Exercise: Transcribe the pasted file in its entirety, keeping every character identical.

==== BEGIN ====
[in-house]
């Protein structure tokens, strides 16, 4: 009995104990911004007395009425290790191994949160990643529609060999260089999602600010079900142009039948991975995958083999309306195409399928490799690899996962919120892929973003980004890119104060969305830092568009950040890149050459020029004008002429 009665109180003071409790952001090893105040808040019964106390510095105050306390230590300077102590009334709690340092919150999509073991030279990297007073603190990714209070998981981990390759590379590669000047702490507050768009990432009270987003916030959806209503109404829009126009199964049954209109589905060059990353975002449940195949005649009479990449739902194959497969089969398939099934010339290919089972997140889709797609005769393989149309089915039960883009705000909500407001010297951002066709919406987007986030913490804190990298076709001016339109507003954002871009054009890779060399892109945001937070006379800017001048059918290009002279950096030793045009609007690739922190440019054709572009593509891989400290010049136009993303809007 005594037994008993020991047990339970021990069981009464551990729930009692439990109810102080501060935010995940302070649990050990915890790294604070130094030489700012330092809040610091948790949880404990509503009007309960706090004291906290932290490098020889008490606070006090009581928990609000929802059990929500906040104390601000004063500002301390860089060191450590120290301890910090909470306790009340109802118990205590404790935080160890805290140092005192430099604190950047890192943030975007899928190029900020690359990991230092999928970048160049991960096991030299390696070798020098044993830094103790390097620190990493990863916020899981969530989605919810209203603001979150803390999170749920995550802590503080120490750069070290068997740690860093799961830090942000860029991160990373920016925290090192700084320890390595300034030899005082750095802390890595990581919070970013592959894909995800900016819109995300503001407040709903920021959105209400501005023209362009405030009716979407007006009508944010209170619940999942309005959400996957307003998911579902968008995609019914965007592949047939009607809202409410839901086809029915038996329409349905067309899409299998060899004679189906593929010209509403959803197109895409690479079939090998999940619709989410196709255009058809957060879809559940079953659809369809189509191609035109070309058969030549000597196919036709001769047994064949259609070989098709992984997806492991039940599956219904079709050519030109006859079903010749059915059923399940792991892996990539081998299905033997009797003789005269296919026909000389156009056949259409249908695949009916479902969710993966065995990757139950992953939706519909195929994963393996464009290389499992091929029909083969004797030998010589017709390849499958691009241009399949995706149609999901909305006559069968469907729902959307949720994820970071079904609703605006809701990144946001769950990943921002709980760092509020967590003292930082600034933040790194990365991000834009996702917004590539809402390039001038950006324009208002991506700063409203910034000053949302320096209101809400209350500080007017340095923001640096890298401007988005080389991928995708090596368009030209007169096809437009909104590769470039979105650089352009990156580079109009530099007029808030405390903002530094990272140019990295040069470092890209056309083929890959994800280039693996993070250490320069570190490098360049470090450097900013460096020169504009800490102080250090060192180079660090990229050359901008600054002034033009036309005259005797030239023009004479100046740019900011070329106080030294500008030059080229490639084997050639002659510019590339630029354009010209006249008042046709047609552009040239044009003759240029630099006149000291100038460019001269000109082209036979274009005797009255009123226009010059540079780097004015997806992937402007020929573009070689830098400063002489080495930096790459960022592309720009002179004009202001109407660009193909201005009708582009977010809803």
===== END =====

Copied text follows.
[in-house]
């Protein structure tokens, strides 16, 4: 009995104990911004007395009425290790191994949160990643529609060999260089999602600010079900142009039948991975995958083999309306195409399928490799690899996962919120892929973003980004890119104060969305830092568009950040890149050459020029004008002429 009665109180003071409790952001090893105040808040019964106390510095105050306390230590300077102590009334709690340092919150999509073991030279990297007073603190990714209070998981981990390759590379590669000047702490507050768009990432009270987003916030959806209503109404829009126009199964049954209109589905060059990353975002449940195949005649009479990449739902194959497969089969398939099934010339290919089972997140889709797609005769393989149309089915039960883009705000909500407001010297951002066709919406987007986030913490804190990298076709001016339109507003954002871009054009890779060399892109945001937070006379800017001048059918290009002279950096030793045009609007690739922190440019054709572009593509891989400290010049136009993303809007 005594037994008993020991047990339970021990069981009464551990729930009692439990109810102080501060935010995940302070649990050990915890790294604070130094030489700012330092809040610091948790949880404990509503009007309960706090004291906290932290490098020889008490606070006090009581928990609000929802059990929500906040104390601000004063500002301390860089060191450590120290301890910090909470306790009340109802118990205590404790935080160890805290140092005192430099604190950047890192943030975007899928190029900020690359990991230092999928970048160049991960096991030299390696070798020098044993830094103790390097620190990493990863916020899981969530989605919810209203603001979150803390999170749920995550802590503080120490750069070290068997740690860093799961830090942000860029991160990373920016925290090192700084320890390595300034030899005082750095802390890595990581919070970013592959894909995800900016819109995300503001407040709903920021959105209400501005023209362009405030009716979407007006009508944010209170619940999942309005959400996957307003998911579902968008995609019914965007592949047939009607809202409410839901086809029915038996329409349905067309899409299998060899004679189906593929010209509403959803197109895409690479079939090998999940619709989410196709255009058809957060879809559940079953659809369809189509191609035109070309058969030549000597196919036709001769047994064949259609070989098709992984997806492991039940599956219904079709050519030109006859079903010749059915059923399940792991892996990539081998299905033997009797003789005269296919026909000389156009056949259409249908695949009916479902969710993966065995990757139950992953939706519909195929994963393996464009290389499992091929029909083969004797030998010589017709390849499958691009241009399949995706149609999901909305006559069968469907729902959307949720994820970071079904609703605006809701990144946001769950990943921002709980760092509020967590003292930082600034933040790194990365991000834009996702917004590539809402390039001038950006324009208002991506700063409203910034000053949302320096209101809400209350500080007017340095923001640096890298401007988005080389991928995708090596368009030209007169096809437009909104590769470039979105650089352009990156580079109009530099007029808030405390903002530094990272140019990295040069470092890209056309083929890959994800280039693996993070250490320069570190490098360049470090450097900013460096020169504009800490102080250090060192180079660090990229050359901008600054002034033009036309005259005797030239023009004479100046740019900011070329106080030294500008030059080229490639084997050639002659510019590339630029354009010209006249008042046709047609552009040239044009003759240029630099006149000291100038460019001269000109082209036979274009005797009255009123226009010059540079780097004015997806992937402007020929573009070689830098400063002489080495930096790459960022592309720009002179004009202001109407660009193909201005009708582009977010809803």